Friday, July 11, 2014

Delivery means giving up control of the deed.

 Ownership of your home is transferred by a written deed. It is very common to jointly title a home in the name of a husband and wife to keep the house out of probate.  It is easy to write a deed that says "Joe gives this land to Joe and Jenny, as husband and wife," so that the married partners jointly own the home. And when one or the other dies, the survivor gets full ownership of the home, outside of the formal probate process.  In this situation, ownership passes from one spouse to the surviving spouse at the moment of death, with nothing more required--it is automatic. 
     But simply writing and signing the deed is not enough. There is an important step in the process, dating back hundreds of years, that is often forgotten. The Maryland Court of Special Appeals just reaffirmed the historical concept that a deed must be "delivered" in order to effectively transfer title to real property. Without this final step, absolutely no transfer of ownership is accomplished.

     In Daniels v. Daniels, the intermediate appellate court relied on this ancient concept to pull  title to a home away from a surviving wife so that it would be included in the estate of her dead husband. It held that the ownership interest was not "delivered" because the deed remained for six years in a filing cabinet in the couples home. Because the husband who wrote the deed to transfer an interest to his wife had access to the deed, and because he could have destroyed the deed at any time, the court ruled that the deed had not been delivered. The wife knew about the deed, and both understood that the document made them joint owners, but the trial court and appellate courts  both concluded that this simply was not enough.  A fully executed deed that is accepted by the other party is just not enough to transfer ownership unless it is "delivered." And that means giving up any right to get the deed back, or to destroy the deed.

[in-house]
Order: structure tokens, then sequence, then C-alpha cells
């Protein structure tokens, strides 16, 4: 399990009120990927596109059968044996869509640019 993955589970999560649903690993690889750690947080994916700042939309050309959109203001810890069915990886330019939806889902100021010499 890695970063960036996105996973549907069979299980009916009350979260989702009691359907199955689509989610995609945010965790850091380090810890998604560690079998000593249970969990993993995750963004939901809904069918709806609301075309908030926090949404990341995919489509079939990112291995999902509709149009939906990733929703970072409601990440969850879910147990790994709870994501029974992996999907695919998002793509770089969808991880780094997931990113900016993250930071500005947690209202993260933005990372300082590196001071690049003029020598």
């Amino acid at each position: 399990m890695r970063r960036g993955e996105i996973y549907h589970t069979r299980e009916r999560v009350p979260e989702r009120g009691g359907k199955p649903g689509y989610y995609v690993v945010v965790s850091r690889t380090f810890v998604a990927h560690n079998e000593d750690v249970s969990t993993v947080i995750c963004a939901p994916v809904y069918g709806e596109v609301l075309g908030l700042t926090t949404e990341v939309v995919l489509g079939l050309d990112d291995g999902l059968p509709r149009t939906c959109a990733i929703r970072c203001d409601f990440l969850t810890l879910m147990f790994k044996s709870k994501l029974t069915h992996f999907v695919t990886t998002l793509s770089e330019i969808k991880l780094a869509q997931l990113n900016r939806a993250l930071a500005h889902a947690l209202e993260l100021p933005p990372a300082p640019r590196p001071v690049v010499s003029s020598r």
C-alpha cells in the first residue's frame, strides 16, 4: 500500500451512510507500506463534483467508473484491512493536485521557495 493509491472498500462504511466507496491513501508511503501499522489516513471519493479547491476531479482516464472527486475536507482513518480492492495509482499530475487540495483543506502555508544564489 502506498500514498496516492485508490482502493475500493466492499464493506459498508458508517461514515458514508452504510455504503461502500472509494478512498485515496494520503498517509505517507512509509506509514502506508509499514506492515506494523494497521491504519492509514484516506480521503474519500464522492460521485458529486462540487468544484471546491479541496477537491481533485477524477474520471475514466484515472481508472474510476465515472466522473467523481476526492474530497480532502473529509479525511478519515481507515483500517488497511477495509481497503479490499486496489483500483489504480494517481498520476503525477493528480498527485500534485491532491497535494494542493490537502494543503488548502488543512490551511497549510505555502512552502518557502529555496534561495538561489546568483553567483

The method for delivery of ownership has changed a bit since the days of old. Hundreds of years ago, ownership of land was officially delivered through a ceremony often called the “Liveryof Seisin.” In this ceremony the person giving the land would present he person receiving the land with a clump of earth from the property being transferred.
           As is described in this court decision, delivery is now complete when the person who is giving the land no longer has any control over the deed. He must not only surrender physical possession of the actual land, but he must have no right to recall the deed giving legal title to the land-- the deal must be final. While this seems simple, it has gotten people into trouble just like Mr. Daniels.
     Mr. Daniels clearly intended that his wife of over forty years would inherit full ownership of their home. And the trial court even acknowledged this fact. But because he did not take the advice of others to record the deed and because he chose to keep it in a filing cabinet with the couple's important papers, his wife was denied full ownership. Instead, Mr. Daniels daughter was able to use the lack of formal delivery to defeat his intent and force the home into probate, where the daughter would inherit partial ownership.
     Unfortunately, property ownership and inheritance is too often the ultimate family battle ground. We can only guess at the daughter's motivation for wresting the house away from mom.
      So how can you make sure that you have properly delivered a deed? The best method of delivery is to record a deed in the Land Records. Once a deed has been recorded in the county land records, it becomes a matter of public record and it can’t be taken back. Mr. Daniels might have saved his wife lots of trouble, and he might have prevented a big family squabble if he had taken the advice of his professionals to simply record the deed.